The Raven Tower by Ann Leckie
Book of the Month
There has probably been no author to have such a dramatic impact on the world of Science Fiction & Fantasy in the last decade as that made by Ann Leckie, whose debut novel Ancillary Justice walked away with every major genre award available to her. We would probably need to look at the debuts of authors such as Brandon Sanderson and N.K. Jemisin for a comparison, but I would argue that neither has achieved the meteoric rise and success so quickly out of the gate that Ann Leckie has achieved.
So, it should be of little surprise that, when I found out Leckie was writing a fantasy novel, I jumped at the opportunity to read it.
Truth be told, however, that when I first opened the cover of The Raven Tower, I quickly slammed it shut, frustrated at yet another attempt to subvert expectations by changing the way in which authors tell stories. I dropped it on my distressingly unstable To Read pile and read The Fork, The Witch, and The Worm by Christopher Paolini.
It wasn’t long, however, until I returned to The Raven Tower in a better frame of mind and, after sticking with the book for longer than a half-dozen frustrated heartbeats, I was immediately hooked.
Yes, Ann Leckie again plays with the contours of narrative delivery: The book is written in the storytelling mode of an omniscient first-person witness which, when I saw the opening page, I thought would be a hindrance, but which quickly proved to be one of the keystones of this story. The protagonist’s name is Eolo – although I would argue that Eolo is not the main character of this book, a role I would give to the aforementioned omniscient first-person witness narrator who is, in actual fact, a giant rock and a god.
Much of the praise that is heaped upon this book and splashed across the back cover seems to me to be written by fantasy authors who had not read Leckie’s original Imperial Radch trilogy. The Raven Tower is, in reality, very similar to that series: It plays with the author’s favourite toys, such as godhood, perspective, gender, and societal roles. If this book is the first time you read Ann Leckie you might mistake it for ground-breaking – having already missed her ground-breaking arrival.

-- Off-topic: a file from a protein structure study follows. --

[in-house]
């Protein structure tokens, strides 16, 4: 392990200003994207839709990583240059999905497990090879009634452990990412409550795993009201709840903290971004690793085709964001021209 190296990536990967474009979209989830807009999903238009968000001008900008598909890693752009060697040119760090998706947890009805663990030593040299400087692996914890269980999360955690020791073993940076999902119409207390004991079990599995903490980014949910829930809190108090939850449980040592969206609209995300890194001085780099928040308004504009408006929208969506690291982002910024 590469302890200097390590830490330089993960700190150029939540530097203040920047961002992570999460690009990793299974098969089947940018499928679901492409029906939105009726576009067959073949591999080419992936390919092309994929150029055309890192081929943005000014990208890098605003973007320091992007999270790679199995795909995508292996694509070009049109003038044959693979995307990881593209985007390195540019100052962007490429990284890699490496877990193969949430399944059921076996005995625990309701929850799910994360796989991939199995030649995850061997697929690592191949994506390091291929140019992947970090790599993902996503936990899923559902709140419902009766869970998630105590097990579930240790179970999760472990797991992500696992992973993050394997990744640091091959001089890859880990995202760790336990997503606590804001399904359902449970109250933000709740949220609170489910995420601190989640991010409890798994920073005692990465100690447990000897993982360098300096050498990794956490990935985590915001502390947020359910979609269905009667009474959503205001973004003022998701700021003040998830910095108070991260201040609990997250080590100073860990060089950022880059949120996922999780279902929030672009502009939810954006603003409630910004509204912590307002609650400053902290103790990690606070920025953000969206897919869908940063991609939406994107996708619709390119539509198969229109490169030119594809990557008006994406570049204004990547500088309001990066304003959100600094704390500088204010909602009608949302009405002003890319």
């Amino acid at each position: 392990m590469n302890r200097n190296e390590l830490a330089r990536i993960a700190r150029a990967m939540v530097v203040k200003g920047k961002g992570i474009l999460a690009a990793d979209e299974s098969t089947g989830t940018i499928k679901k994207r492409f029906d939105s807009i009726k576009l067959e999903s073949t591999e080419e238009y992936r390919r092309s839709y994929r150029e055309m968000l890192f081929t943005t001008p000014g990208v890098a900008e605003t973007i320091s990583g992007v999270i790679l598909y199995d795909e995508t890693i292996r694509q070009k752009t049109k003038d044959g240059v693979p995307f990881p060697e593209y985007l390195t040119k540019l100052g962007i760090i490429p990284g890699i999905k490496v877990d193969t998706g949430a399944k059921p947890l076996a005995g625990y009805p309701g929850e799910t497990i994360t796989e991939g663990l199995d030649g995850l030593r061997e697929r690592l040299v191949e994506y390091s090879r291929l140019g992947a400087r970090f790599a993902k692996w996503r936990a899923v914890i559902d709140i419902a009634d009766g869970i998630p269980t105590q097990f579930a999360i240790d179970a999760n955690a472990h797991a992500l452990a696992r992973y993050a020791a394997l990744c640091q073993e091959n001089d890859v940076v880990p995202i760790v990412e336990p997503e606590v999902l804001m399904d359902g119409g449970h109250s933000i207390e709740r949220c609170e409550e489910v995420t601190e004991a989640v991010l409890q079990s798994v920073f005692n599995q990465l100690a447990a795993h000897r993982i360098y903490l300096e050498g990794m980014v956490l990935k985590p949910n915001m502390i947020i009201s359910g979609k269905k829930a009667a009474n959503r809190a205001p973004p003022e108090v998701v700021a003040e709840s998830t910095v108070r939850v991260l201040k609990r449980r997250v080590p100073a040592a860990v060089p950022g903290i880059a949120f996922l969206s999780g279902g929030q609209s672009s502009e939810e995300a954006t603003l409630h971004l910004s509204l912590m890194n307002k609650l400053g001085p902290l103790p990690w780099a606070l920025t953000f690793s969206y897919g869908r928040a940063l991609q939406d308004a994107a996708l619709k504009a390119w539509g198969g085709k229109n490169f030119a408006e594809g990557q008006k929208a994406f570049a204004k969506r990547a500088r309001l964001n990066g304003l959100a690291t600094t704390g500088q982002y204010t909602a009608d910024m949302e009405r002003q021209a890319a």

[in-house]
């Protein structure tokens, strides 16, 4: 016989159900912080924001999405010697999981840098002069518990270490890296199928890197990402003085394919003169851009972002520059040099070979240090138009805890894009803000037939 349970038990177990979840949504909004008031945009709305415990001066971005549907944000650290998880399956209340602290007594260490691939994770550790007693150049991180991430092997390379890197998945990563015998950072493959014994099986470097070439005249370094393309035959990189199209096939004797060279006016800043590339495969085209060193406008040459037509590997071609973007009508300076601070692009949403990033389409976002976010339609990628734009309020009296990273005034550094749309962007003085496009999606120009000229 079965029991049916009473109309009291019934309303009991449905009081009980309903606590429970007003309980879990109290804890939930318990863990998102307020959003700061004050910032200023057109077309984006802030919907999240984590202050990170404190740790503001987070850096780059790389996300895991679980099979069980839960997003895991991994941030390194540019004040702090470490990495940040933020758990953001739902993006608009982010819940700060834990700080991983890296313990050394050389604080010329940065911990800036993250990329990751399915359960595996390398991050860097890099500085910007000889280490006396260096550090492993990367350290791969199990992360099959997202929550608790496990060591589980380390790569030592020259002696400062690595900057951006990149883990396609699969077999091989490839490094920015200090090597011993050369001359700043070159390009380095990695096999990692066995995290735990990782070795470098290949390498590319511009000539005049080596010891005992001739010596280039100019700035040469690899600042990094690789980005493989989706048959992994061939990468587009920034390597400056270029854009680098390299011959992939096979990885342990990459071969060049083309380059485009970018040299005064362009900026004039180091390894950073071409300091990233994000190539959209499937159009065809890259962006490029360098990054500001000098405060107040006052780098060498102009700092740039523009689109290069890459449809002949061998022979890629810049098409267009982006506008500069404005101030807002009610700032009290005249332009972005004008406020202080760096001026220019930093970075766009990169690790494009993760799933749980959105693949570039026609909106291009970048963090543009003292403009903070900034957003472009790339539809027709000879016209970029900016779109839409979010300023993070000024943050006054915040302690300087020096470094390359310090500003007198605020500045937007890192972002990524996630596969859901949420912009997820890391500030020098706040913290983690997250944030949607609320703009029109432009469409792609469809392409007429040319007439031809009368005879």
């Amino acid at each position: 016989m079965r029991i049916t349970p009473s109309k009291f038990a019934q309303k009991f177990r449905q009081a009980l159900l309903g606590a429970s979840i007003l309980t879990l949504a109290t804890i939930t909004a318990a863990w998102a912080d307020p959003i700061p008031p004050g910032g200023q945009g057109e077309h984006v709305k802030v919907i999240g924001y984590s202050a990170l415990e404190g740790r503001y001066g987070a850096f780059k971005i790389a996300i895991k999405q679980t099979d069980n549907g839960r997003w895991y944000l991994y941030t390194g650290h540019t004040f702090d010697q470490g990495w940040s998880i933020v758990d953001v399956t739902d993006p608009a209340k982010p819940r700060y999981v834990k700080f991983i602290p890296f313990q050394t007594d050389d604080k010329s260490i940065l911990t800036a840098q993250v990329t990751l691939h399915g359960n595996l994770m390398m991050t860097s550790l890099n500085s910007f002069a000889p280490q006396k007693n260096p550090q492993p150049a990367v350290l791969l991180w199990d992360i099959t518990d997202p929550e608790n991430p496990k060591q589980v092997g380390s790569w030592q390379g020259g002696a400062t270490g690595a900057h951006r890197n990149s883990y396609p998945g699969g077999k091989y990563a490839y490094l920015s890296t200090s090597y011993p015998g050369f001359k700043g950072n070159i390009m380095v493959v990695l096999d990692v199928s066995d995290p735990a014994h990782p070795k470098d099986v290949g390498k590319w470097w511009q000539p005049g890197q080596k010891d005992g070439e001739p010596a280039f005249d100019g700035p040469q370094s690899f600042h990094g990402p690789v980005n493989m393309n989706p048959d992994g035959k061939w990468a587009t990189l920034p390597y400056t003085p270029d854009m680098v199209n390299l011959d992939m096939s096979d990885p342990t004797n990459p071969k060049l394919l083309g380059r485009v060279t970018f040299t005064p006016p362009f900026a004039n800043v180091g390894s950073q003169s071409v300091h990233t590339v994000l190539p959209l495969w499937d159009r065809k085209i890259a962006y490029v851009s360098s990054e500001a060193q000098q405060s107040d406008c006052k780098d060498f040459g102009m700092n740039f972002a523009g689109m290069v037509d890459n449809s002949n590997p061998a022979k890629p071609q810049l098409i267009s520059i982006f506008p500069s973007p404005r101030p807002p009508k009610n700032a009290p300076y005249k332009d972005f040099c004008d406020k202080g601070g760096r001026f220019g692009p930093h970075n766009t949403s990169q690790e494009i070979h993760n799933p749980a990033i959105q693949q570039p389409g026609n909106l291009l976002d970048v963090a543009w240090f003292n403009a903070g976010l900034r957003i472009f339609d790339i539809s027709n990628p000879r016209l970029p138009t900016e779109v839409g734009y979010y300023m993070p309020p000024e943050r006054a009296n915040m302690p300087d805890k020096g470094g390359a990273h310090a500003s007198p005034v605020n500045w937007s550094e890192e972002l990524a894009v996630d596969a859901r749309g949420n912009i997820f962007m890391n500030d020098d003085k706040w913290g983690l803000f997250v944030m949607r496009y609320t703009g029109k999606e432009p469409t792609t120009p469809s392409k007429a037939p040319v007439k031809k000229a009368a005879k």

That being said, that the author relies upon her preferred tropes, styles, and issues, this in no way takes away from the grandeur which is The Raven Tower. I find it hard to believe that a better book will be published in 2019, and I humbly suggest that this will go down as one of the top 5 books of this decade. Leckie is a force not only to be reckoned with, but one to be humbled by. Minor issues – such as the obvious mimicry of Bilbo Baggins finding the Ring of Power in The Hobbit and Frodo Baggins escaping from Boromir using the same Ring in The Lord of the Rings: The Fellowship of the Ring – are inconsequential in the face of what is a literary tour de force. Leckie has it within her abilities to crush any self-proclaimed literary critic willing to look down upon the Science Fiction & Fantasy genre – and has, I believe, already done so.
The value of The Raven Tower is found not only in the manner the author writes – in both subverting literary convention while simultaneously portraying a non-judgemental, non-obtuse lesson in societal politics – but in the story told. Eolo is quite simply a fantastic character, and the events faced, decisions made, and emotions experienced help bring the reader into the page in a way very few authors are capable of doing.
The foundation of this story, however – not to mention the greater world, which I believe Leckie has written in further in some of her short stories (found here) – is the mythological and magical aspects bundled up in the god’s who inhabit this universe. Leckie is saluted on the back cover for aping “Sanderson’s clever magic” but, honestly, I see this as a disservice to both authors. Leckie writes as she wills, and her magic and mythology bear little resemblance to Sanderson – if only in its consistency and thoroughness. The final twists and turns realign much of what we have read and turns potential future stories on their heads.
Leckie tackles deep issues with a subtlety which is admirable for not being overly preachy, and sublime for being so beautifully written. Issues of gender and identity, personhood and godhood, are addressed with such nuance that you often miss it on a first read.
The Raven Tower is a magisterial tour de force of subverted narrative expectations that wrestles with what it means to find identity as a human, and as a god. Unlike anything being written, Ann Leckie will likely be remembered as a literary pioneer, and not as similar to someone else. A masterpiece of storytelling that leaves a willing reader humbled, The Raven Tower is quite simply the best book of the year – mighty, subtle, captivating, unputdownable.
This The Raven Tower book review was written by Joshua S Hill
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